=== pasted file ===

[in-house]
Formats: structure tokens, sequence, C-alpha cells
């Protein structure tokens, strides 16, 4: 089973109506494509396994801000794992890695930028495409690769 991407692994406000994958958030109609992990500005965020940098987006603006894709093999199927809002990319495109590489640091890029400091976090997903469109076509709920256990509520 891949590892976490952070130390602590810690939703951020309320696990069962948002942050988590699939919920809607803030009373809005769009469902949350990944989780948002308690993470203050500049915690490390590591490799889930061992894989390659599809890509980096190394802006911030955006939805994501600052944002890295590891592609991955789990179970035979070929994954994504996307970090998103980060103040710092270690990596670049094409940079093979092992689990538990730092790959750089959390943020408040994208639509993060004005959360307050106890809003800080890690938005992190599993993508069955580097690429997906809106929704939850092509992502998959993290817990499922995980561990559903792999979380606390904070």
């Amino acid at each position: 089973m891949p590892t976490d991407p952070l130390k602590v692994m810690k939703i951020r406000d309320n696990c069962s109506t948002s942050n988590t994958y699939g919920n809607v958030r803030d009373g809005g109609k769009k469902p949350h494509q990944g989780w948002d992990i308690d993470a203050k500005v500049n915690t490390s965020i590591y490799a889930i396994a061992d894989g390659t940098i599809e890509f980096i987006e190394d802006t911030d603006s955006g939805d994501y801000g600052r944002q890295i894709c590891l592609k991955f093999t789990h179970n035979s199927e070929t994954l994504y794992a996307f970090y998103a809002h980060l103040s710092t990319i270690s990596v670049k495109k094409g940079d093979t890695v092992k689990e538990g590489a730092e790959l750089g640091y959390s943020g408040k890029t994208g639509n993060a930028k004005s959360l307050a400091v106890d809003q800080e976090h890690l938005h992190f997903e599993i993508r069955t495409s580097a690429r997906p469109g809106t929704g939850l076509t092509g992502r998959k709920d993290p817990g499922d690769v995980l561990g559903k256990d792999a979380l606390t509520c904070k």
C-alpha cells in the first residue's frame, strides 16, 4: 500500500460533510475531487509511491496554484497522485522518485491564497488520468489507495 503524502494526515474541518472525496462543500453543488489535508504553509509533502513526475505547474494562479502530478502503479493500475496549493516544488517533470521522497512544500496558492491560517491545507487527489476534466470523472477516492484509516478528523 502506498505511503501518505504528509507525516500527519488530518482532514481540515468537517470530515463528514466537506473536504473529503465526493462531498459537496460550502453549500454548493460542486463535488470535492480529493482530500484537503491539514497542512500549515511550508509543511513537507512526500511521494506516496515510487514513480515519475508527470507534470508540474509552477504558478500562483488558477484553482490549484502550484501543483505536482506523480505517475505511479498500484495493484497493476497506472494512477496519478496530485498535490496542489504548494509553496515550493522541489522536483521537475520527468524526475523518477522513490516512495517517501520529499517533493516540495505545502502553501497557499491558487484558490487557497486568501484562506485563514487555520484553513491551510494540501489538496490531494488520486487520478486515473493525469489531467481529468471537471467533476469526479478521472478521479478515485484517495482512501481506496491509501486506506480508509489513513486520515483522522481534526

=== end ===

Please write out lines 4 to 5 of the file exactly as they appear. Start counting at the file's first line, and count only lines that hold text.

């Amino acid at each position: 089973m891949p590892t976490d991407p952070l130390k602590v692994m810690k939703i951020r406000d309320n696990c069962s109506t948002s942050n988590t994958y699939g919920n809607v958030r803030d009373g809005g109609k769009k469902p949350h494509q990944g989780w948002d992990i308690d993470a203050k500005v500049n915690t490390s965020i590591y490799a889930i396994a061992d894989g390659t940098i599809e890509f980096i987006e190394d802006t911030d603006s955006g939805d994501y801000g600052r944002q890295i894709c590891l592609k991955f093999t789990h179970n035979s199927e070929t994954l994504y794992a996307f970090y998103a809002h980060l103040s710092t990319i270690s990596v670049k495109k094409g940079d093979t890695v092992k689990e538990g590489a730092e790959l750089g640091y959390s943020g408040k890029t994208g639509n993060a930028k004005s959360l307050a400091v106890d809003q800080e976090h890690l938005h992190f997903e599993i993508r069955t495409s580097a690429r997906p469109g809106t929704g939850l076509t092509g992502r998959k709920d993290p817990g499922d690769v995980l561990g559903k256990d792999a979380l606390t509520c904070k």
C-alpha cells in the first residue's frame, strides 16, 4: 500500500460533510475531487509511491496554484497522485522518485491564497488520468489507495 503524502494526515474541518472525496462543500453543488489535508504553509509533502513526475505547474494562479502530478502503479493500475496549493516544488517533470521522497512544500496558492491560517491545507487527489476534466470523472477516492484509516478528523 502506498505511503501518505504528509507525516500527519488530518482532514481540515468537517470530515463528514466537506473536504473529503465526493462531498459537496460550502453549500454548493460542486463535488470535492480529493482530500484537503491539514497542512500549515511550508509543511513537507512526500511521494506516496515510487514513480515519475508527470507534470508540474509552477504558478500562483488558477484553482490549484502550484501543483505536482506523480505517475505511479498500484495493484497493476497506472494512477496519478496530485498535490496542489504548494509553496515550493522541489522536483521537475520527468524526475523518477522513490516512495517517501520529499517533493516540495505545502502553501497557499491558487484558490487557497486568501484562506485563514487555520484553513491551510494540501489538496490531494488520486487520478486515473493525469489531467481529468471537471467533476469526479478521472478521479478515485484517495482512501481506496491509501486506506480508509489513513486520515483522522481534526